I finally read The Miseducation of Cameron Post, because I like the film adaptation. It's better than its YA designation, though I think it could have used a bit more editing. The film adapts the second half, really, and it's generally faithful. That first half, however, does an incredible job of capturing teen life for that character in a particular place and time.

THE AUTOBIOGRAPHY OF JAMES T. KIRK: Over the years, when it strikes me I haven’t read a book in a while, I have often gotten back into the habit by reading a Star Trek book. Star Trek books are usually light, quick and entertaining. That ploy hasn’t worked in a while, though. Of the last two Star Trek books I have bought, one I didn’t finish and one I didn’t even start. The TV show Star Trek: Disovery, however, has put me in the mood to read some more Trek, so I went back to the one I bought most recent and didn’t even crack.

The autobiography of James T. Kirk is everything I expected it to be. It follows Kirk’s life from Earth, to Tarsus IV, to Starfleet Academy, to the Republic, to the Farragut, to his first command (mentioned on TV but never identified), to the Enterprise. It takes nearly every mention of his early life from the television show, places them in chronological order, and populates them with the appropriate characters. For example, his academy days deal with Ben Finney, Finnegan, Ruth, Professor Gill, Gary Mitchell and the Kobiashi Maru. It also establishes how, when and under what circumstances he met those who were to become his crew.

When it gets to the era of the TV series, it hits the highlights but glosses over some of the details. It fleshes out the end of the five year mission and what happened after that which led into the movies. It covers “the lost years” and focuses on events between films. It also details the behind-the-scenes politics of Star Fleet, and the differences between Admirals Nogura, Morrow, Cartwright and others. It takes Kirk’s story right up to the launch of the Enterprise-B. Much of this material has been covered elsewhere, but never so completely or with such consistency.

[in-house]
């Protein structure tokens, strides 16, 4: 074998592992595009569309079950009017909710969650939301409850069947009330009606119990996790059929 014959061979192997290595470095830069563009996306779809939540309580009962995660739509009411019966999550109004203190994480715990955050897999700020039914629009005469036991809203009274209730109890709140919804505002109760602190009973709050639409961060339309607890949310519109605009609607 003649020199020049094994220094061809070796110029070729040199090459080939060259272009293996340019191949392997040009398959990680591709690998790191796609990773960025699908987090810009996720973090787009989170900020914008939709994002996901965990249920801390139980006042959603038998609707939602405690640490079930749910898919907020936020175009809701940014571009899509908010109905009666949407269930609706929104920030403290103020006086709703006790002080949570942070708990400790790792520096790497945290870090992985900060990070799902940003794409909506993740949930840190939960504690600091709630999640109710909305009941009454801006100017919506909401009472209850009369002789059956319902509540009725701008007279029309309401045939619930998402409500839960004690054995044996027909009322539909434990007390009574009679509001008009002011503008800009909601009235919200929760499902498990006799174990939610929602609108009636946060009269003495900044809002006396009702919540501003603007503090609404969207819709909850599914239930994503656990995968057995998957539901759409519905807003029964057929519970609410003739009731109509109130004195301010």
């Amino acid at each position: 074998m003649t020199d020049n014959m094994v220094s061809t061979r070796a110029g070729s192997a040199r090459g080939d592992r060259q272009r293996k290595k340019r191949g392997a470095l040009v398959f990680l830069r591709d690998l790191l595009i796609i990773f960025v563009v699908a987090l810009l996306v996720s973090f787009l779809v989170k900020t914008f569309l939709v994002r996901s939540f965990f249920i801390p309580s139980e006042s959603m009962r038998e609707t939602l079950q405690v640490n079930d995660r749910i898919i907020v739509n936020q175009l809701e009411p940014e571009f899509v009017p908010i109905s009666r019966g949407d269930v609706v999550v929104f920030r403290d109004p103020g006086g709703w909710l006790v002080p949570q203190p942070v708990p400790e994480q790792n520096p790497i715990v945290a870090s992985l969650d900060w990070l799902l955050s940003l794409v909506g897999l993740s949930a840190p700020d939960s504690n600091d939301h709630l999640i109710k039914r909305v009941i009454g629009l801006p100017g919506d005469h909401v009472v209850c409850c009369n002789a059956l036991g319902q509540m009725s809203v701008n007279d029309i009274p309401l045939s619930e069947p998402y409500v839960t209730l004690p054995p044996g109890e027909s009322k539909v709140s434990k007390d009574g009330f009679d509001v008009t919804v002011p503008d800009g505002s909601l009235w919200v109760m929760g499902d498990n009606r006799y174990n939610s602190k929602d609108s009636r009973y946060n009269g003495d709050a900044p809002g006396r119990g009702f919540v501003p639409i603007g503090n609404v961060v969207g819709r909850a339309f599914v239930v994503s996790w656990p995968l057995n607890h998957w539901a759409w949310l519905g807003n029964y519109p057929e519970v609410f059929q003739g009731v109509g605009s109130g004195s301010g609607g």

Nothing that occurs in print is considered canon, and this book does contradict or offer alternate versions of the same events from other books, but this one conforms almost exactly to my personal interpretation of these events. I was still so jazzed after finishing it that I re-read part one of the Generations novelization (which goes into much more details than the movie). Whereas this book tells the comprehensive story of Captain Kirk’s life, I wouldn’t recommend it to the casual fan; the hardcore fan is in a better place to fully appreciate all the “Easter eggs.” Either that, or I would recommend it to someone such as Amy Farah Fowler because it provides a quick overview of everything (the girlfriend of) a fan would need to know about the original crew from the TV show to the movies.

You gonna read the Picard one?

Oh, I didn't know there was a Picard one! Thanks for the heads up. I will be on the lookout for it, but I have my next several books already pre-selected. (Next up will be The Frankenstein Diaries.I'm currently about half way through my second rerading.) Out of curiousity, did you read The Autobiograpohy of James T. Kirk? I ask because you recently remarked that you see the first two pilots and the regular series as similar but slightly different continuities. This book might help smooth some of those over for you.